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Efficiency in a Matching Model with Heterogeneous Agents: Too Many Good or Bad Jobs?

  • Blázquez Cuesta, Maite

    ()

    (Universidad Autónoma de Madrid)

  • Jansen, Marcel

    ()

    (Universidad Autónoma de Madrid)

This paper analyses the efficiency of the equilibrium allocation in a matching model with two types of workers and jobs. The basic assumption is that high-skill workers can perform both skilled and unskilled jobs, while low-skill workers can only perform unskilled jobs. Our first result shows that the equilibrium with ex-post bargaining is never efficient. Second, under Hosios’ (1990) condition we show that high-skill workers are under-valued in equilibrium, while the opposite holds for low-skill workers. Firms therefore tend to create too few unskilled jobs, resulting in a suboptimally high unemployment rate for low-skill workers. We show that these results generalize to environments with more types of agents and different production technologies. Finally, in an extension we derive a tax scheme that restores efficiency and we show how workers’ bargaining strength affects unemployment and skill-mismatch.

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Paper provided by Institute for the Study of Labor (IZA) in its series IZA Discussion Papers with number 968.

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Length: 48 pages
Date of creation: Dec 2003
Date of revision:
Handle: RePEc:iza:izadps:dp968
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  1. Dolado, Juan J. & Jansen, Marcel & Jimeno, Juan F, 2003. "On-the-Job Search in a Matching Model with Heterogeneous Jobs and Workers," CEPR Discussion Papers 4094, C.E.P.R. Discussion Papers.
  2. Dale T. Mortensen & Christopher A. Pissarides, 1993. "Job Creation and Job Destruction in the Theory of Unemployment," CEP Discussion Papers dp0110, Centre for Economic Performance, LSE.
  3. Dolado, Juan J. & Jansen, Marcel & Jimeno, Juan F., 2002. "A Matching Model of Crowding-Out and On-the-Job Search (with an Application to Spain)," IZA Discussion Papers 612, Institute for the Study of Labor (IZA).
  4. Daron Acemoglu & Robert Shimer, 1998. "Holdups and Efficiency with Search Frictions," Working papers 98-14, Massachusetts Institute of Technology (MIT), Department of Economics.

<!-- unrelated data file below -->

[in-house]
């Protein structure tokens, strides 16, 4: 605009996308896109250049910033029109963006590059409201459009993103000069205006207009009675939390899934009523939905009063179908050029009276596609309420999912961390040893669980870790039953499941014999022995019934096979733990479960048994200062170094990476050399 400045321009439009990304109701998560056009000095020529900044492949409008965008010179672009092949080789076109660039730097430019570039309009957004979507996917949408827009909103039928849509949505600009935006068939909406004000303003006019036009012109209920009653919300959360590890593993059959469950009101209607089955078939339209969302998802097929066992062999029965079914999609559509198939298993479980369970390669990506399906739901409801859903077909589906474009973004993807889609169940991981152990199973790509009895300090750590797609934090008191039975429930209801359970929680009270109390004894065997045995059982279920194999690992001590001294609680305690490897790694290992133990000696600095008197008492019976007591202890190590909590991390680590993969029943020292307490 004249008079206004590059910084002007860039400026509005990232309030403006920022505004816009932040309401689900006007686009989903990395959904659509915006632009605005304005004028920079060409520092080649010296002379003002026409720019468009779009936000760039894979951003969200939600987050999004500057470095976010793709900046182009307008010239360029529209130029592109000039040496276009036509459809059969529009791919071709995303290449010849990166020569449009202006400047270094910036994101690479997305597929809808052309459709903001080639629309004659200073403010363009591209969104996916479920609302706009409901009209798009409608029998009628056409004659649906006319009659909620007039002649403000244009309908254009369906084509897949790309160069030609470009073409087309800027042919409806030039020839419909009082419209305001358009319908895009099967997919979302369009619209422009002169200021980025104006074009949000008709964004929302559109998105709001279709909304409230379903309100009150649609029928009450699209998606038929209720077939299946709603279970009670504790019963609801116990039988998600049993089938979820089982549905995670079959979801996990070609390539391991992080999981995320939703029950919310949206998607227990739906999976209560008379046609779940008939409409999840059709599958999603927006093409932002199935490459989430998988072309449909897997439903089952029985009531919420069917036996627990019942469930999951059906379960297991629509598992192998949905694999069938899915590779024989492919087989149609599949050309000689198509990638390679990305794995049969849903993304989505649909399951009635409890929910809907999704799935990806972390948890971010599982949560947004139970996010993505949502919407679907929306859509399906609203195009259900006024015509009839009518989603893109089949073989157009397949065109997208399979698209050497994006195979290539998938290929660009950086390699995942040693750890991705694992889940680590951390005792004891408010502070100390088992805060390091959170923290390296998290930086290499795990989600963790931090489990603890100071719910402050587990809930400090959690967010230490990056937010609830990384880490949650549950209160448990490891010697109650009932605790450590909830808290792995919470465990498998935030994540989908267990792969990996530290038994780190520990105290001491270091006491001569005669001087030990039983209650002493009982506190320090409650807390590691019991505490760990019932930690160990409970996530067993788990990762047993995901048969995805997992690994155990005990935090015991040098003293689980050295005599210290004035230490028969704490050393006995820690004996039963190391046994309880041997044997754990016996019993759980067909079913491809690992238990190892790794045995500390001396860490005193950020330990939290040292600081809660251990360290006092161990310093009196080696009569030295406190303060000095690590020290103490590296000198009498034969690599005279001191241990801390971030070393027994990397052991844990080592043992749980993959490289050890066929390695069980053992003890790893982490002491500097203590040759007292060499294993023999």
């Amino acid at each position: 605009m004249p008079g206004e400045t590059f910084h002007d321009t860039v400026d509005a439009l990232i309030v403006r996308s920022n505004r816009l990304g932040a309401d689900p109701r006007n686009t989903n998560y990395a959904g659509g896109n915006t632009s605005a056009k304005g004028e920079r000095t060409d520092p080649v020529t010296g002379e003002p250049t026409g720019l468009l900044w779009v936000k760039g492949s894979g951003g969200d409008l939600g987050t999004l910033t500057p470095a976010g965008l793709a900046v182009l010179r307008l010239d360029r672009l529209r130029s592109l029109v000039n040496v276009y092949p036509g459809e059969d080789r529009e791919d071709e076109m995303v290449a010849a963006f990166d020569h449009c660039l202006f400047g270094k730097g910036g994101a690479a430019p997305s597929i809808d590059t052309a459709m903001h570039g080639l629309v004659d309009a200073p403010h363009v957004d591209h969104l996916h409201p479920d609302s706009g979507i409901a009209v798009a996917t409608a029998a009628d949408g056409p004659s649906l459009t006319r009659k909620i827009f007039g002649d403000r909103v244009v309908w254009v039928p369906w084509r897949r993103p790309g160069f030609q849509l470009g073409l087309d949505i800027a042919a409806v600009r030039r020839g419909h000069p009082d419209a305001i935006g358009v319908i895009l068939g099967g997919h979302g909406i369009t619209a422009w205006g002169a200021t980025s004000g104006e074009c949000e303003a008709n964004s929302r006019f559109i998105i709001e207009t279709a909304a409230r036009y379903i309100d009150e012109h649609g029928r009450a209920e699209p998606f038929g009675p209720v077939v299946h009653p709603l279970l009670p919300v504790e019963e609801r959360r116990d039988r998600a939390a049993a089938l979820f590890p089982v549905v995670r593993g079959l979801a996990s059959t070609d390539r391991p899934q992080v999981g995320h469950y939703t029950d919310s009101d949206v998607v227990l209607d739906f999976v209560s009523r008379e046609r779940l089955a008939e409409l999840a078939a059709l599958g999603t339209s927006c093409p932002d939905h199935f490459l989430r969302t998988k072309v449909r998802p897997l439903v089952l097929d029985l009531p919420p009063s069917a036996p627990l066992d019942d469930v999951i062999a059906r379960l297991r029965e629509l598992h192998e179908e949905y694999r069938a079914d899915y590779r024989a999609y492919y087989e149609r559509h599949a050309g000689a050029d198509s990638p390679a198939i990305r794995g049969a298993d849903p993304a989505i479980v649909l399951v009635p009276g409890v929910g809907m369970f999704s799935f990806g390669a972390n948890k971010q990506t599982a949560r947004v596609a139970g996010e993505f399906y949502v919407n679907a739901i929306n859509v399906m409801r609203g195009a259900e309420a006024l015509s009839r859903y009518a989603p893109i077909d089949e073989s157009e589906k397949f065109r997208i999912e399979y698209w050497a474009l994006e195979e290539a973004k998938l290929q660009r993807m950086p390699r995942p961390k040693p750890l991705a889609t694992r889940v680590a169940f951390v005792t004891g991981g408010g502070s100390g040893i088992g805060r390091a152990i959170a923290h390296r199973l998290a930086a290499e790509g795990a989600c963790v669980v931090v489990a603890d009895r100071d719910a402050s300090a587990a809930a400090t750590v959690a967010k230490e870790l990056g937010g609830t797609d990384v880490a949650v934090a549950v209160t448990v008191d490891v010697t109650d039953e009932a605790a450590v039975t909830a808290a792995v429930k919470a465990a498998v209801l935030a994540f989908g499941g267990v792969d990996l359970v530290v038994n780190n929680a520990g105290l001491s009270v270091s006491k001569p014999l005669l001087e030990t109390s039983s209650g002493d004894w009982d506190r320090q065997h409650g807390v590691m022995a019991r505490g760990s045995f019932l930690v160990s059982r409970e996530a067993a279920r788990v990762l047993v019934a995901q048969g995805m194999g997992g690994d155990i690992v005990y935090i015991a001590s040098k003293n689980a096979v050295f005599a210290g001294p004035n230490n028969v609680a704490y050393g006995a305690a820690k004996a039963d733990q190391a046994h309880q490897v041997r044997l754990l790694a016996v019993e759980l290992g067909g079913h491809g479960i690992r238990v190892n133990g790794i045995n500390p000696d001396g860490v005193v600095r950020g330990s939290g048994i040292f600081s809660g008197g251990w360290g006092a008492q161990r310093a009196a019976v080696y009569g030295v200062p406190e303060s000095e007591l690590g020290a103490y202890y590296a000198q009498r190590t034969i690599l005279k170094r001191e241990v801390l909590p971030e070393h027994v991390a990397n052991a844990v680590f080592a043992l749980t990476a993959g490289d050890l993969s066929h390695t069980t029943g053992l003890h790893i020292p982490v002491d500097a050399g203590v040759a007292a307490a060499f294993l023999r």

5. Moen, E.R., 1995. "Competitive Search Equilibrium," Memorandum 37/1995, Oslo University, Department of Economics.
  6. James Albrecht & Susan Vroman, 2000. "A Matching Model with Endogenous Skill Requirements," Econometric Society World Congress 2000 Contributed Papers 0774, Econometric Society.
  7. Diamond, Peter A, 1982. "Aggregate Demand Management in Search Equilibrium," Journal of Political Economy, University of Chicago Press, vol. 90(5), pages 881-94, October.
  8. Shimer, R. & Smith, L., 1998. "Assortive Matching and Search," Papers 98-09, Michigan - Center for Research on Economic & Social Theory.
  9. Hosios, Arthur J, 1990. "On the Efficiency of Matching and Related Models of Search and Unemployment," Review of Economic Studies, Wiley Blackwell, vol. 57(2), pages 279-98, April.
  10. Christopher A. Pissarides, 2000. "Equilibrium Unemployment Theory, 2nd Edition," MIT Press Books, The MIT Press, edition 1, volume 1, number 0262161877, June.
  11. Shimer Robert & Smith Lones, 2001. "Matching, Search, and Heterogeneity," The B.E. Journal of Macroeconomics, De Gruyter, vol. 1(1), pages 1-18, April.
  12. Sattinger, Michael, 1995. "Search and the Efficient Assignment of Workers to Jobs," International Economic Review, Department of Economics, University of Pennsylvania and Osaka University Institute of Social and Economic Research Association, vol. 36(2), pages 283-302, May.
  13. Burdett, Kenneth & Coles, Melvyn G, 1999. "Long-Term Partnership Formation: Marriage and Employment," Economic Journal, Royal Economic Society, vol. 109(456), pages F307-34, June.
  14. Mortensen, Dale T, 1982. "Property Rights and Efficiency in Mating, Racing, and Related Games," American Economic Review, American Economic Association, vol. 72(5), pages 968-79, December.
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